Astronomers using the European Southern Observatory’s (ESO) New Technology Telescope (NTT) have found that different parts of the asteroid Itokawa have different densities, providing first evidence that asteroids can have a highly varied internal structure.
Using very precise ground-based observations, Stephen Lowry (University of Kent, UK) and colleagues have measured the speed at which the near-Earth asteroid (25143) Itokawa spins and how that spin rate is changing over time and combined these observations with new theoretical work on how asteroids radiate heat.
This small asteroid, which has a strange peanut shape, was the first asteroid to be the target of a sample return mission, by the Japanese spacecraft Hayabusa in 2005. To probe its internal structure, Lowry’s team used images gathered from 2001 to 2013, by ESO’s NTT at the La Silla Observatory in Chile, among others, to measure its brightness variation as it rotates. This data was then used to deduce the asteroid’s spin period very accurately and determine how it is changing over time. When combined with knowledge of the asteroid’s shape this allowed them to explore its interior, revealing the complexity within its core for the first time. The density of the interior was found to vary from 1.75 to 2.85 grammes per cubic centimetre. The two densities refer to Itokawa’s two distinct parts.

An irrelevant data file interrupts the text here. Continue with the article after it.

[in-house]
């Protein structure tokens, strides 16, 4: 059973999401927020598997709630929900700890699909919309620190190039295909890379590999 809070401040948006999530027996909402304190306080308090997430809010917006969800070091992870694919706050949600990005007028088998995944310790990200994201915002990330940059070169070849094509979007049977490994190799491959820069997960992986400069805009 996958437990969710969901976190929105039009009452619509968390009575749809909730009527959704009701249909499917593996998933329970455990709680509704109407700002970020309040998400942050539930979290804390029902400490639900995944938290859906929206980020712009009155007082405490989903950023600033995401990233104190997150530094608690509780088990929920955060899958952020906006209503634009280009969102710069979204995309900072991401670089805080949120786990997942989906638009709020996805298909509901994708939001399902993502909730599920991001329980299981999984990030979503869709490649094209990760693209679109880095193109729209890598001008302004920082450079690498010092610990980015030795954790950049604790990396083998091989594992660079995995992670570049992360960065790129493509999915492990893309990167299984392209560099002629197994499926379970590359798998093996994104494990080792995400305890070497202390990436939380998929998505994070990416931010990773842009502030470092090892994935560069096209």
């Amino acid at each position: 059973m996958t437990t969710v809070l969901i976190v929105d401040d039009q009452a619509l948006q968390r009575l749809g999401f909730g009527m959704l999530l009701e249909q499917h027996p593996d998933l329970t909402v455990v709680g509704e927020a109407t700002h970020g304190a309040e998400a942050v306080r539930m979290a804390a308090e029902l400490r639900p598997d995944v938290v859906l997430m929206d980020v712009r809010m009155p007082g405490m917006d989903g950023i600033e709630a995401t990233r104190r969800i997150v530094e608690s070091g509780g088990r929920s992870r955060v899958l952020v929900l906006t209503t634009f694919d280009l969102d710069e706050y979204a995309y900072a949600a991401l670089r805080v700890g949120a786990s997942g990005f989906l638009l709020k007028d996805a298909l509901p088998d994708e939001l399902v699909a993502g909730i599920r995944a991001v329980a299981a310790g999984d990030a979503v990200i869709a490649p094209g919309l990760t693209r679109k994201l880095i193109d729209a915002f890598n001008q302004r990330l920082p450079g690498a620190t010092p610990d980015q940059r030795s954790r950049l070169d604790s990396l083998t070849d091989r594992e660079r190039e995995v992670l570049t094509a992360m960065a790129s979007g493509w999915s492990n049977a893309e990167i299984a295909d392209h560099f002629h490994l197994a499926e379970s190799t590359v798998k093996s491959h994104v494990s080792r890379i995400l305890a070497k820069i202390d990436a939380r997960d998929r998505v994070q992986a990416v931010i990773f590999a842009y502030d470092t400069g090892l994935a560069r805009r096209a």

Source: www.sen.com 7 feb 2014